It is entirely possible that the kids who are now exploring the externals of saner dating and mating practices could well begin looking much further beneath the surface as they realize that the choices they are exploring have much deeper and longer-term implications. While fear might be the starting point for changing attitudes, it should not take them long to discover that it takes much more than fear to make the desired lifestyle stick. Perhaps this is the point at which they will explore the options offered by the One “whose service is perfect freedom.”

Take the question of marriage, which AD flagged as a chief sign of the Millennials’ return to tradition and ritual. It is all very well to say that you want to be committed to your “one and only” for the whole of your life, but those who have wrestled with matrimony know that there are too many forces within our culture determined to rip even the most committed couples apart. More is needed than love, good fortune, and the will to stick together.

I write these words a few days after my 31st wedding anniversary. To all outward appearances ours is a successful marriage. I have a wonderful wife whom I love dearly, and with whom I look forward to growing old together, should God spare us into old age. However, it has not always been this way. We have had our struggles, the worst of which came within a whisker of destroying us when we hit an unexpectedly fierce rapid that threatened to shake our frail bark apart. We were both Christians, I was a priest, and we shared an undying devotion to our children, but this did not prevent us from encountering turbulence that hurt us terribly and has left lasting scars.

Our story is not unique. Every marriage has its hard times, whatever the good intentions of those who covenant on their wedding day that only death will part them. Ours would have been history had it not been for our shared belief that God’s intention for marriage is that it is lifelong, and that he is able to heal the wounds we knowingly (and unknowingly) inflicted on each other. The rosy good intentions we had at the outset of our life together would have been just that had it not been for the third partner—holy, eternal, and immortal—in our relationship, whose grace enabled us to look beyond the frivolity of subjective romanticism to a love that was far more substantial.

We needed the church too. What helped redeem our marriage were caring pastors and counselors, as well as our own willingness to invest the hard work and dollars necessary to rescue the mess we had been making of things. Had we not been believers who belong to a God whose family provided us with the support we needed, I am certain our relationship would have keeled over when the storms broke across our bows. The concomitant likelihood is that our children would have joined the ranks of the permanently damaged, and we ourselves might have gone on to the serial polygamy that passes for normal in so many corners of Western society.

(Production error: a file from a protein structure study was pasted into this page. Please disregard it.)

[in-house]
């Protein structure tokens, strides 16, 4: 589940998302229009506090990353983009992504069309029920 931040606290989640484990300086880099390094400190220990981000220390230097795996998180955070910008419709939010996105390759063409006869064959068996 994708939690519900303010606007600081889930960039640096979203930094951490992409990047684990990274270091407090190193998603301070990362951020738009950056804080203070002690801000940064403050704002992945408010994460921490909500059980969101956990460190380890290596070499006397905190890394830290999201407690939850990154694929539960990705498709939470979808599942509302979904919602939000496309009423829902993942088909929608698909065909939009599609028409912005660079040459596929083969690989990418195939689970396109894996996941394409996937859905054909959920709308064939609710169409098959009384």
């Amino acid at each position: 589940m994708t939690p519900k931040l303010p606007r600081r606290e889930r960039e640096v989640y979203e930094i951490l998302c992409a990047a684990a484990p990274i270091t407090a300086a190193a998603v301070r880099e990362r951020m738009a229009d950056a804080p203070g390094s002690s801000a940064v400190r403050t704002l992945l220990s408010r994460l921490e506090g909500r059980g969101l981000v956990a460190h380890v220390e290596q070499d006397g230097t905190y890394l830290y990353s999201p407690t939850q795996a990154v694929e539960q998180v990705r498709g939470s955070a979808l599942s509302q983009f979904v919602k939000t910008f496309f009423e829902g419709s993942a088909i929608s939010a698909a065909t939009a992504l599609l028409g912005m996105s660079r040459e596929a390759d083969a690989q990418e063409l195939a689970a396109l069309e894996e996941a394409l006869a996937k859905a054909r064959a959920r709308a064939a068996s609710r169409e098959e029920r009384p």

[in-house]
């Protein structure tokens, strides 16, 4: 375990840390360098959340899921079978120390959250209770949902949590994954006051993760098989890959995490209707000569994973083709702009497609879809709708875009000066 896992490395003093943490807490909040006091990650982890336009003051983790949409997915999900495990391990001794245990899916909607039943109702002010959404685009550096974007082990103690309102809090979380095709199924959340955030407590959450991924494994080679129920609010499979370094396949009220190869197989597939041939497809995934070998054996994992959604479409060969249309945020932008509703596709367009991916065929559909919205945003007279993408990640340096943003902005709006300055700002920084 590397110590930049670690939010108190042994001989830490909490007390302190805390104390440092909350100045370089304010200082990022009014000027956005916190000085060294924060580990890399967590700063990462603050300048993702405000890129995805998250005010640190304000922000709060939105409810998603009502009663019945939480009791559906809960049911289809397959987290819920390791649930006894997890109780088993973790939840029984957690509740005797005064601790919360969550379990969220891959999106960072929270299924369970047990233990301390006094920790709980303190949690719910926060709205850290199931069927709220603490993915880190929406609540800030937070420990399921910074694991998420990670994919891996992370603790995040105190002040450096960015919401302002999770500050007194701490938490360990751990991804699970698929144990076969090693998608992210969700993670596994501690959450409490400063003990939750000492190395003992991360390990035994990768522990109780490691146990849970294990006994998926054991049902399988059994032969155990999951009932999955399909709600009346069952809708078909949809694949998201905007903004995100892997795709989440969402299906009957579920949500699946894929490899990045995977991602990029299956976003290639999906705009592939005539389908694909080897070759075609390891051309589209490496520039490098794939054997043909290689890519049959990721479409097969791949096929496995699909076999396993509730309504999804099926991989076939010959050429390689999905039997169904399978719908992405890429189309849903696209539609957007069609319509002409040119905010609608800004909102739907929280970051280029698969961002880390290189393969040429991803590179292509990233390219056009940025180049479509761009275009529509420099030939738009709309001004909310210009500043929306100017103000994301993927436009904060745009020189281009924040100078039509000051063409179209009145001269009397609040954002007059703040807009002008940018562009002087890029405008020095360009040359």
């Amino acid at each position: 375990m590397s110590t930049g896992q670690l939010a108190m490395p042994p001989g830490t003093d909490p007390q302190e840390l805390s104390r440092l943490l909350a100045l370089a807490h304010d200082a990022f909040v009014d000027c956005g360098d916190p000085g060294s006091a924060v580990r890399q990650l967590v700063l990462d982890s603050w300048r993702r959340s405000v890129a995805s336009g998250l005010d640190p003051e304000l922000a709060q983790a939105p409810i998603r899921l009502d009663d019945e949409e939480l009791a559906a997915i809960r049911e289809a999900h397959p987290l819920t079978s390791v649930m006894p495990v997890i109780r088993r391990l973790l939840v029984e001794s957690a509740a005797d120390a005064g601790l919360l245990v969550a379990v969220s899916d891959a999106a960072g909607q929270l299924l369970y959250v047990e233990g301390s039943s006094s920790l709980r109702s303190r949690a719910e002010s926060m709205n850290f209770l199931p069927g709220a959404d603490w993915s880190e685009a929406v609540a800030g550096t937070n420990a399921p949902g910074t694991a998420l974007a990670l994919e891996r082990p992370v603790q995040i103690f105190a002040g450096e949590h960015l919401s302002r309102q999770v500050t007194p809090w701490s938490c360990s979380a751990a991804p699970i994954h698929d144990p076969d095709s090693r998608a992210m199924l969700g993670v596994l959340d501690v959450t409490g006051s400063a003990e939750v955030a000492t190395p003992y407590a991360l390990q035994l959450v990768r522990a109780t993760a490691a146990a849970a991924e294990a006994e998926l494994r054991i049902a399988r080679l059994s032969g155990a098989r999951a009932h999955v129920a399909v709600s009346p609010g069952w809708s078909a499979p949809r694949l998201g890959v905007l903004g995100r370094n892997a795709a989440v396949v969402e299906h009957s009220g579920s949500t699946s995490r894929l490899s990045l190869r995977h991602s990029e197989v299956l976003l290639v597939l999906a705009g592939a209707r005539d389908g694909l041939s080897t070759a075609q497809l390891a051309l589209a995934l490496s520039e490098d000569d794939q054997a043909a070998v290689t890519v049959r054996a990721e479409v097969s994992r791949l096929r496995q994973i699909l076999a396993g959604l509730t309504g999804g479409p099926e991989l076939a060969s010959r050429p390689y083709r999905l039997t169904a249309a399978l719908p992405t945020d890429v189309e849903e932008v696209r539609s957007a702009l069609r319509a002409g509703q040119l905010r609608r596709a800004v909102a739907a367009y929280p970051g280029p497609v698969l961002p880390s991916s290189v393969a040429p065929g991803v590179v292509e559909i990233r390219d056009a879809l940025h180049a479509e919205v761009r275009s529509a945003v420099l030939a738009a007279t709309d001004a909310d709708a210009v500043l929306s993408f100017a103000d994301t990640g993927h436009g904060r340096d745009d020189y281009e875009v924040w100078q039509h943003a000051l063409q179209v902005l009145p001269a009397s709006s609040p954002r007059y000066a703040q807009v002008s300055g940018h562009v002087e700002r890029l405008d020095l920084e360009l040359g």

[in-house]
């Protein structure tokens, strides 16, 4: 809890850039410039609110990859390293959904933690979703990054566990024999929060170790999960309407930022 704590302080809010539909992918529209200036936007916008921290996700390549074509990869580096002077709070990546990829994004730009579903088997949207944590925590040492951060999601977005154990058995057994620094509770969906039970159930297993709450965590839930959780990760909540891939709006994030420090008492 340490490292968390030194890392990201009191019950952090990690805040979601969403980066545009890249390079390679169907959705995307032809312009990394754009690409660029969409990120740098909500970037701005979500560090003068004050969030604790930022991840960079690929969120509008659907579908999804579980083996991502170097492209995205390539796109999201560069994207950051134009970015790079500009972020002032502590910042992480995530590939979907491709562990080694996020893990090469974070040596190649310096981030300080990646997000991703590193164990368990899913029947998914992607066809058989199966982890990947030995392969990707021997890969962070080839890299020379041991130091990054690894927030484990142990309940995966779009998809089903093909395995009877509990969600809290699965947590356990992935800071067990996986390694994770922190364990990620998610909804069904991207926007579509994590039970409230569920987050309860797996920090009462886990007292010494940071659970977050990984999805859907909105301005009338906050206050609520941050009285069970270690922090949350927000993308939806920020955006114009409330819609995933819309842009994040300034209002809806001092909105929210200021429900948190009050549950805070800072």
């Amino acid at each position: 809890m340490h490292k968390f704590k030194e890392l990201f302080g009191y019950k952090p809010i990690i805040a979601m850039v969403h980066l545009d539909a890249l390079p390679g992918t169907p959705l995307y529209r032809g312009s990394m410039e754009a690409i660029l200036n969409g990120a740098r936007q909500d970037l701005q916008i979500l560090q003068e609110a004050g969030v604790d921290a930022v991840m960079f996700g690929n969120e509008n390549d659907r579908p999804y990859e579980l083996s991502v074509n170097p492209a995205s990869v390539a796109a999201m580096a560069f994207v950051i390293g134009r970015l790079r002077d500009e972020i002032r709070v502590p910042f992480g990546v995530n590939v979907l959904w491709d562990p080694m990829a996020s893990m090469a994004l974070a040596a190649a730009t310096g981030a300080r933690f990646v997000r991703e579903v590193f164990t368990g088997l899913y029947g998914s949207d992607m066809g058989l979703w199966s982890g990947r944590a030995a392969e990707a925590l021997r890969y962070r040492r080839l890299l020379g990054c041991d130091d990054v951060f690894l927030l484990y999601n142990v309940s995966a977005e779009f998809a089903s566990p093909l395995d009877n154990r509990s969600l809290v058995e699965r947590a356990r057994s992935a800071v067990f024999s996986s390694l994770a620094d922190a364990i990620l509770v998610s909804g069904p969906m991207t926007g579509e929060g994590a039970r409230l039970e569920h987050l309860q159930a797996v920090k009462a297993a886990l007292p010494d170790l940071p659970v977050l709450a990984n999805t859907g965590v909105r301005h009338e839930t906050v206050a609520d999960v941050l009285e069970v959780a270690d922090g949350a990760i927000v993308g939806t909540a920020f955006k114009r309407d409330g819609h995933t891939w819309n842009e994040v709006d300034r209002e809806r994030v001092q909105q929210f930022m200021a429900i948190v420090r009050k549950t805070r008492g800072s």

We in the churches should see the Millennials’ new interest in things traditional as a happy turn of events. Perhaps we are being given the opportunity to assist them not to make the mistakes that have marred the lives of so many of their parents and their older siblings. The Christian community is one of the few entities within our culture that can enable them to lay the foundations of a life together that will transcend the agonies time is bound to throw at it.

Responding to the Millennials

As I think about their yearnings, I find myself wanting to shout from the housetops that we go out and find them, befriend them, and nurture whatever it is that is stirring within their souls. We need to respond to them not only with more and better programs—these the world offers—but also with a loving articulation of the gospel, put in terms they can understand.

Wrapped up within the Millennials’ quest for marital stability is a desire to reach beyond a commercialized culture’s superficialities. Faithfulness to a spouse assumes a whole series of other questions about meaning and values that point to a Creator who has by grace reached out and redeemed us. In today’s climate of mass spiritual curiosity, many answers to life’s mysteries are being touted, many of them at first sight seeming far more attractive than Christianity, but it does appear that the gospel community has often been less than wholehearted in its response to Millennial wondering.

Keep your eyes on this generation. That kid who looks like a young version of Dwight D. Eisenhower with a pierced eyebrow and a tattoo on his shoulder might appear a little odd, but beneath the surface could beat a heart of pure “retro gold.” You might even bump into him ballroom dancing one of these days.

The question is whether this new traditionalism is a long-term trend reflecting lessons learned or a mere backlash against something that clearly did not work. In either case, do we in the churches know how to make sense of it with the gospel message?

Richard Kew serves as an associate priest at St. Paul’s Episcopal Church, Murfreesboro, Tennessee. He coauthored New Millennium, New Church and Toward 2015: A Church Odyssey, and moderates the Toward 2015 Listserve, an interactive on-line magazine.

“Whatever Happened to Sleeping Around?” first appeared in the November/December 1999 issue of Touchstone. If you enjoyed this article, you'll find more of the same in every issue.